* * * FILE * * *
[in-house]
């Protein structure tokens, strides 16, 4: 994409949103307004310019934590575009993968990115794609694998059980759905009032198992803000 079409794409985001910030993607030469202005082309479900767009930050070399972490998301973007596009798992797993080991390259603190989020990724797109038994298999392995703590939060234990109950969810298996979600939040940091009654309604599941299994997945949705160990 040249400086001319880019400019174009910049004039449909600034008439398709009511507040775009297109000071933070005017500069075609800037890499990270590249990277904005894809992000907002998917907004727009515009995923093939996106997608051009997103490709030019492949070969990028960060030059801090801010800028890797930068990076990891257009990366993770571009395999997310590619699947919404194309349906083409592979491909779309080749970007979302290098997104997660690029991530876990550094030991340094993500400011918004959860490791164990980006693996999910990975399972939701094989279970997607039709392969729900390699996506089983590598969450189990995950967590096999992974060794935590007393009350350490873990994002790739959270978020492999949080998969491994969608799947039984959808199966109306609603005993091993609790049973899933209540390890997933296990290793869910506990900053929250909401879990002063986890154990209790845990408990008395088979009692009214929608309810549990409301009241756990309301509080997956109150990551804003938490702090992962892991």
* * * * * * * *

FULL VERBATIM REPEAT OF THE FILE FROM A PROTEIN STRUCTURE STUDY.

[in-house]
């Protein structure tokens, strides 16, 4: 994409949103307004310019934590575009993968990115794609694998059980759905009032198992803000 079409794409985001910030993607030469202005082309479900767009930050070399972490998301973007596009798992797993080991390259603190989020990724797109038994298999392995703590939060234990109950969810298996979600939040940091009654309604599941299994997945949705160990 040249400086001319880019400019174009910049004039449909600034008439398709009511507040775009297109000071933070005017500069075609800037890499990270590249990277904005894809992000907002998917907004727009515009995923093939996106997608051009997103490709030019492949070969990028960060030059801090801010800028890797930068990076990891257009990366993770571009395999997310590619699947919404194309349906083409592979491909779309080749970007979302290098997104997660690029991530876990550094030991340094993500400011918004959860490791164990980006693996999910990975399972939701094989279970997607039709392969729900390699996506089983590598969450189990995950967590096999992974060794935590007393009350350490873990994002790739959270978020492999949080998969491994969608799947039984959808199966109306609603005993091993609790049973899933209540390890997933296990290793869910506990900053929250909401879990002063986890154990209790845990408990008395088979009692009214929608309810549990409301009241756990309301509080997956109150990551804003938490702090992962892991």